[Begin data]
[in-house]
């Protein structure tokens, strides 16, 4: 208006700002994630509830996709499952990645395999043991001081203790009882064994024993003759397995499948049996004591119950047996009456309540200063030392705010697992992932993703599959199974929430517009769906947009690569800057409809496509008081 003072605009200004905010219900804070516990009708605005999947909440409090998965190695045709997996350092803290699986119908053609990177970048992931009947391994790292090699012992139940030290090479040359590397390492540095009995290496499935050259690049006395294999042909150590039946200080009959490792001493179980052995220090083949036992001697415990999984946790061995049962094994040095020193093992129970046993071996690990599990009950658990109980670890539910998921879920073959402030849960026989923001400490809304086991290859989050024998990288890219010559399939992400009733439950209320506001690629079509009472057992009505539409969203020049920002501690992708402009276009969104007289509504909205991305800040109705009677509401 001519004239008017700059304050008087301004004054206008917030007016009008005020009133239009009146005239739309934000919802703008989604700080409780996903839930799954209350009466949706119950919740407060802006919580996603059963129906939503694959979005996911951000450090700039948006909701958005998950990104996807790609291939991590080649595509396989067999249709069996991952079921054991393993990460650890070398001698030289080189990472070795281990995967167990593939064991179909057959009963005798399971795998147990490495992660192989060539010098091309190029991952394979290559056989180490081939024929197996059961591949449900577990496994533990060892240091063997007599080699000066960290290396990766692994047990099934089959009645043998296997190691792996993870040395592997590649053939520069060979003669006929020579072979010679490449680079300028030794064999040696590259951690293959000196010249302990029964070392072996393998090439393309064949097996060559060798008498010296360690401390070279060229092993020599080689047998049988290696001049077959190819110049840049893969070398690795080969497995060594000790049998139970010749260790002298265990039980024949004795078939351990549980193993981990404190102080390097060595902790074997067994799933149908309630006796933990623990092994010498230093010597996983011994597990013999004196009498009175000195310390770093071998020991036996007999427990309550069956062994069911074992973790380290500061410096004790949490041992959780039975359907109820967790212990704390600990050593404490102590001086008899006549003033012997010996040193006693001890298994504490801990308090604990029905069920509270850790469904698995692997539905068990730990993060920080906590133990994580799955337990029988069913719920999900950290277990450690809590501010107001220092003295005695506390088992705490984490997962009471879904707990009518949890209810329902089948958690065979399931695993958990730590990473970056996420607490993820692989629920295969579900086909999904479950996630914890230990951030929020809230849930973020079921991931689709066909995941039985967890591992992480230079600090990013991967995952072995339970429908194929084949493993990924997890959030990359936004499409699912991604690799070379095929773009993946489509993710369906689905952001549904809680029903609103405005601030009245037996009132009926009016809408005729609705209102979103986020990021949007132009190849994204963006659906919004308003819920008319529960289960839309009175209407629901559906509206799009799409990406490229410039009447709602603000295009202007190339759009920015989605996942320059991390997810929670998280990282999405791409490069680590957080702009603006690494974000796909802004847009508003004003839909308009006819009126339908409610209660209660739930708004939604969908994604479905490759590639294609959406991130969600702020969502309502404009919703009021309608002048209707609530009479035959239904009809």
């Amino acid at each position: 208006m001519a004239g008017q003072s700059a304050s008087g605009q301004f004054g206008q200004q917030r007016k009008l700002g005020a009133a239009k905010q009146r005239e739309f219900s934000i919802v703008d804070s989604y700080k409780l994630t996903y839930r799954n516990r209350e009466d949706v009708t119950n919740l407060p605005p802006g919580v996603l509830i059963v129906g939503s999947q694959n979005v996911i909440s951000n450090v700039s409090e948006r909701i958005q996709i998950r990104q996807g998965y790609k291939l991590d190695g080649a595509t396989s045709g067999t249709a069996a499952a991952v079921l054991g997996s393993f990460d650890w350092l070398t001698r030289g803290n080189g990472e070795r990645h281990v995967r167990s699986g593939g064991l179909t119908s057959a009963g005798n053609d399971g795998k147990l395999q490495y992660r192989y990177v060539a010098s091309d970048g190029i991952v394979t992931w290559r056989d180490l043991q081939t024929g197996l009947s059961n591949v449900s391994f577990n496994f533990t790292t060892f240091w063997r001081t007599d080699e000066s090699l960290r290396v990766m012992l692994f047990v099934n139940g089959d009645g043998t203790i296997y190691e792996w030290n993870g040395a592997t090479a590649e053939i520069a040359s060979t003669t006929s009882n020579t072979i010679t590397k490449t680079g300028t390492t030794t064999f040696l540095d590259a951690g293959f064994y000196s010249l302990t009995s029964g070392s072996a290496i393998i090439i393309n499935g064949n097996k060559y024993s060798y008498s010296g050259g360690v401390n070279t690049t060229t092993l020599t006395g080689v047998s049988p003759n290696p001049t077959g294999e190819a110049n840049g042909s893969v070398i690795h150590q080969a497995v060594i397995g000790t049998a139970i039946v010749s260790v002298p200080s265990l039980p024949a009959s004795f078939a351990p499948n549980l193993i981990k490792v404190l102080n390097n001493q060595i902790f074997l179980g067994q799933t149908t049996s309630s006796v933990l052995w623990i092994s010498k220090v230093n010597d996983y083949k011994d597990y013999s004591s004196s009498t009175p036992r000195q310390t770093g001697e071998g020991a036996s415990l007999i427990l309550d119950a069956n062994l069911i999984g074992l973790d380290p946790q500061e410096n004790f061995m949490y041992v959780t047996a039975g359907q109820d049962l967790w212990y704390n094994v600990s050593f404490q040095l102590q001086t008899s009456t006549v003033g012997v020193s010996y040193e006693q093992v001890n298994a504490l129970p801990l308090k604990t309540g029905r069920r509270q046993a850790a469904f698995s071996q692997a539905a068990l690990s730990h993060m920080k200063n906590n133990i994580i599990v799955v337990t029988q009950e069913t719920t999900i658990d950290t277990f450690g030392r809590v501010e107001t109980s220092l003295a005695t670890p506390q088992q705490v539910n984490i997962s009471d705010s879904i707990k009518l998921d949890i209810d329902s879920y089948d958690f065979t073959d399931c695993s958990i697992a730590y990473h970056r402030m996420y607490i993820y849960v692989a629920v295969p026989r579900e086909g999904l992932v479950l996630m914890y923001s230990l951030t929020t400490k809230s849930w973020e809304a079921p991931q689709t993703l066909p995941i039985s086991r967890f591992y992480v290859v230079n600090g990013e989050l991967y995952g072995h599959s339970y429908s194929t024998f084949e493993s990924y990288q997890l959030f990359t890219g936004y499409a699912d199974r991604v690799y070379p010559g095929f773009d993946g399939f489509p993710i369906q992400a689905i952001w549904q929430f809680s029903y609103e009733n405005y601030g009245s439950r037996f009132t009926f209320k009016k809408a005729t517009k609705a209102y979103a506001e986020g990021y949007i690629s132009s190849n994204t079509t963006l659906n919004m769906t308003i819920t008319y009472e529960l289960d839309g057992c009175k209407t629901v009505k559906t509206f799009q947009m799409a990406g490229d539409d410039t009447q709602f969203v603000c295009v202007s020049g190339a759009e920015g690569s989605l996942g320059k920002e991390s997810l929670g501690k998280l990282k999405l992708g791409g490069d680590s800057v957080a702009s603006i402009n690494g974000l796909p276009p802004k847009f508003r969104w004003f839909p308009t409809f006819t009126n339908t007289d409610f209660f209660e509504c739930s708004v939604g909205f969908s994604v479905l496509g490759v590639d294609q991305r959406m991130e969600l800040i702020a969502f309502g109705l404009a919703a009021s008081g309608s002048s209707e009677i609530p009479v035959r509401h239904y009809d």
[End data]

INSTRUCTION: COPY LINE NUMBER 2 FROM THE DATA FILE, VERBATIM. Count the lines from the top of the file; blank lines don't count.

């Protein structure tokens, strides 16, 4: 208006700002994630509830996709499952990645395999043991001081203790009882064994024993003759397995499948049996004591119950047996009456309540200063030392705010697992992932993703599959199974929430517009769906947009690569800057409809496509008081 003072605009200004905010219900804070516990009708605005999947909440409090998965190695045709997996350092803290699986119908053609990177970048992931009947391994790292090699012992139940030290090479040359590397390492540095009995290496499935050259690049006395294999042909150590039946200080009959490792001493179980052995220090083949036992001697415990999984946790061995049962094994040095020193093992129970046993071996690990599990009950658990109980670890539910998921879920073959402030849960026989923001400490809304086991290859989050024998990288890219010559399939992400009733439950209320506001690629079509009472057992009505539409969203020049920002501690992708402009276009969104007289509504909205991305800040109705009677509401 001519004239008017700059304050008087301004004054206008917030007016009008005020009133239009009146005239739309934000919802703008989604700080409780996903839930799954209350009466949706119950919740407060802006919580996603059963129906939503694959979005996911951000450090700039948006909701958005998950990104996807790609291939991590080649595509396989067999249709069996991952079921054991393993990460650890070398001698030289080189990472070795281990995967167990593939064991179909057959009963005798399971795998147990490495992660192989060539010098091309190029991952394979290559056989180490081939024929197996059961591949449900577990496994533990060892240091063997007599080699000066960290290396990766692994047990099934089959009645043998296997190691792996993870040395592997590649053939520069060979003669006929020579072979010679490449680079300028030794064999040696590259951690293959000196010249302990029964070392072996393998090439393309064949097996060559060798008498010296360690401390070279060229092993020599080689047998049988290696001049077959190819110049840049893969070398690795080969497995060594000790049998139970010749260790002298265990039980024949004795078939351990549980193993981990404190102080390097060595902790074997067994799933149908309630006796933990623990092994010498230093010597996983011994597990013999004196009498009175000195310390770093071998020991036996007999427990309550069956062994069911074992973790380290500061410096004790949490041992959780039975359907109820967790212990704390600990050593404490102590001086008899006549003033012997010996040193006693001890298994504490801990308090604990029905069920509270850790469904698995692997539905068990730990993060920080906590133990994580799955337990029988069913719920999900950290277990450690809590501010107001220092003295005695506390088992705490984490997962009471879904707990009518949890209810329902089948958690065979399931695993958990730590990473970056996420607490993820692989629920295969579900086909999904479950996630914890230990951030929020809230849930973020079921991931689709066909995941039985967890591992992480230079600090990013991967995952072995339970429908194929084949493993990924997890959030990359936004499409699912991604690799070379095929773009993946489509993710369906689905952001549904809680029903609103405005601030009245037996009132009926009016809408005729609705209102979103986020990021949007132009190849994204963006659906919004308003819920008319529960289960839309009175209407629901559906509206799009799409990406490229410039009447709602603000295009202007190339759009920015989605996942320059991390997810929670998280990282999405791409490069680590957080702009603006690494974000796909802004847009508003004003839909308009006819009126339908409610209660209660739930708004939604969908994604479905490759590639294609959406991130969600702020969502309502404009919703009021309608002048209707609530009479035959239904009809």